Review: Old Man Of The Sea by Stella Elia and Weberson Santiago.
Every line on Grandpa’s face tells a story. One day, he starts to talk about the time he spent at sea.
From the fairytale castles of Europe to watching the sun in Africa, Grandpa talks his way around the world. Every place has its own magic, and all the world is bound together by the endless seas.
Even when his tales get a little tall, our protagonist loves to hear them. They set in his heart a desire to travel and explore.
This story is accompanied by maps of the continents Grandpa visits, but unlike ordinary map books, these do more than introduce the shapes and boundaries of land. The book is like a whisper in the ear, calling readers to learn navigational skills and to explore the world around them – whether it be the high seas or the land outside the front door.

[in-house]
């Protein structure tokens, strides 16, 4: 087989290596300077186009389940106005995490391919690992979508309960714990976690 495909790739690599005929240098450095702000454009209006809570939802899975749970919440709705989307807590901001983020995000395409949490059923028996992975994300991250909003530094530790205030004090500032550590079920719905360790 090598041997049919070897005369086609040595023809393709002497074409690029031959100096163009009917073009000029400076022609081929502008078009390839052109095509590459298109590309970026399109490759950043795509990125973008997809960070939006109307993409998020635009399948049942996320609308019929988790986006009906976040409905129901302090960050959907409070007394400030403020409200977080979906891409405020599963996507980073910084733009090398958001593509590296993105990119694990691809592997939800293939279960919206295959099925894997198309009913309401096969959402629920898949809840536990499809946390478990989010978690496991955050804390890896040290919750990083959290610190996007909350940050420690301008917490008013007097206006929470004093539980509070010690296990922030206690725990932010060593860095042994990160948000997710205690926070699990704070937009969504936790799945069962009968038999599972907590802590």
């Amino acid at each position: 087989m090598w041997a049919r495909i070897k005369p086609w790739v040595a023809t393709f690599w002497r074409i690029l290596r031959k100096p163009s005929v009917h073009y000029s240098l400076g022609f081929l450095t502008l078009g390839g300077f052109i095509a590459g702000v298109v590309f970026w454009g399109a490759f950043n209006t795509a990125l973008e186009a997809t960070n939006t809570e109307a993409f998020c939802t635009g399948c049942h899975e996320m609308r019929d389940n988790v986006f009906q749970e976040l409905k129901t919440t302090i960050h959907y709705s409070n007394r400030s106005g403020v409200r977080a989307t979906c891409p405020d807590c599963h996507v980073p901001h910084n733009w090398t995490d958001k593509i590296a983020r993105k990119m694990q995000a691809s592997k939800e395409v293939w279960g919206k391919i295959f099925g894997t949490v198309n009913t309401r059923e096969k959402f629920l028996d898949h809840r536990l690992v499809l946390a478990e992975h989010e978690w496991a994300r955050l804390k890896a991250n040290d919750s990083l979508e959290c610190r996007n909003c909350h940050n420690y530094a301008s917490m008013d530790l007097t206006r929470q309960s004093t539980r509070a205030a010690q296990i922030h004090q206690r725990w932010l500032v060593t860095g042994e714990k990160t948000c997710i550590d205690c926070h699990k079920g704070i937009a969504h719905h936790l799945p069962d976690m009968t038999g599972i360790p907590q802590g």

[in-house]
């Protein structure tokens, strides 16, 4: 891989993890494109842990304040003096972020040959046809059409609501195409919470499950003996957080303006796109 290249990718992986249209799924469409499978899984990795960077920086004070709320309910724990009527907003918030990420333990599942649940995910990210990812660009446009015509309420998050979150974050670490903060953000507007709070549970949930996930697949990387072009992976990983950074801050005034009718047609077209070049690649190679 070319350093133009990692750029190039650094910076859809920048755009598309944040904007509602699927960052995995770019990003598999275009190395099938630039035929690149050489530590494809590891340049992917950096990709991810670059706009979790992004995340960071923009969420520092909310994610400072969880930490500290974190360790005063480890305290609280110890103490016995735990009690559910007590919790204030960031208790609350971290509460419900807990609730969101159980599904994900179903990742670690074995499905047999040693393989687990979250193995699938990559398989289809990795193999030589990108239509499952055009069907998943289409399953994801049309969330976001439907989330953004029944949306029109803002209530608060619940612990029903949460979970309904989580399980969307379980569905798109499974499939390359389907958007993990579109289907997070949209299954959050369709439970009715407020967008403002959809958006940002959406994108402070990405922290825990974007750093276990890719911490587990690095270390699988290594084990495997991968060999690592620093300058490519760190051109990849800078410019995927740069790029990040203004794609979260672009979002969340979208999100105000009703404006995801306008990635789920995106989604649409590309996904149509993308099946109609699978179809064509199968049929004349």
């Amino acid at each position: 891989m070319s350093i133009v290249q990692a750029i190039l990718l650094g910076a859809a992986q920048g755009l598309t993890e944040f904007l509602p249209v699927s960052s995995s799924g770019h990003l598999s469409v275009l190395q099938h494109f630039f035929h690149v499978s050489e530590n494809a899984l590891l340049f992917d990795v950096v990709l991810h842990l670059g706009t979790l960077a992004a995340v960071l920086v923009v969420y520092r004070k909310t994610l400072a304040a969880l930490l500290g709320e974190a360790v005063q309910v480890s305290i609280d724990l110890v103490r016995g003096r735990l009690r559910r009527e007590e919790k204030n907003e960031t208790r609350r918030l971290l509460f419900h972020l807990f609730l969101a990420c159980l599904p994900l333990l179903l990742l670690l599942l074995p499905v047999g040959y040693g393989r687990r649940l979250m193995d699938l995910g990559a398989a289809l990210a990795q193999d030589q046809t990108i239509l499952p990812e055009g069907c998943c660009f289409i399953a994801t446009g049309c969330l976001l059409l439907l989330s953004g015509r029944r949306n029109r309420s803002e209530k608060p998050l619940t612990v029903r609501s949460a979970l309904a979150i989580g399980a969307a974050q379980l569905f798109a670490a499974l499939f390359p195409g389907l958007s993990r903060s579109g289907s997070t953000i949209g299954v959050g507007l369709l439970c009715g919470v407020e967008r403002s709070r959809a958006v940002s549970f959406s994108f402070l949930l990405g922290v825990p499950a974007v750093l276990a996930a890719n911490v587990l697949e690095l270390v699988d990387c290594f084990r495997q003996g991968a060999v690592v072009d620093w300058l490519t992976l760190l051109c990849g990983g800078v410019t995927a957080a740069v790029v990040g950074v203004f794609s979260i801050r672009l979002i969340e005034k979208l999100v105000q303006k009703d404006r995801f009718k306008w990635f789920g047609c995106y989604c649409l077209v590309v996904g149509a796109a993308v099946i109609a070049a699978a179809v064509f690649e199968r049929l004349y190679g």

Grandpa’s stories also celebrate the guiding voice of a grandparent. He isn’t strictly truthful in the sense that children are taught, but Grandpa’s words contain wisdom. A different kind of truth. Grandparents are often taken for granted when children are small, but not only do they have more life experience, they often have time for games and creativity which working parents are unable to give.
The illustrated maps and pictures of the sea get steadily more fantastical, but every one is filled with a different kind of magic. The kind which reminds us that maps are more than lines and coloured spaces. That visiting the places they represent enriches our lives. The merfolk and dragons remind me of maps drawn when travel was less common, and details of what might be there was left to the imagination.
A magical book which fills the mind with seas and ships and mythical creatures. Listen closely enough and you can almost hear the waves.
Thanks to Lantana Publishing for my gifted copy of Old Man Of The Sea. Opinions my own.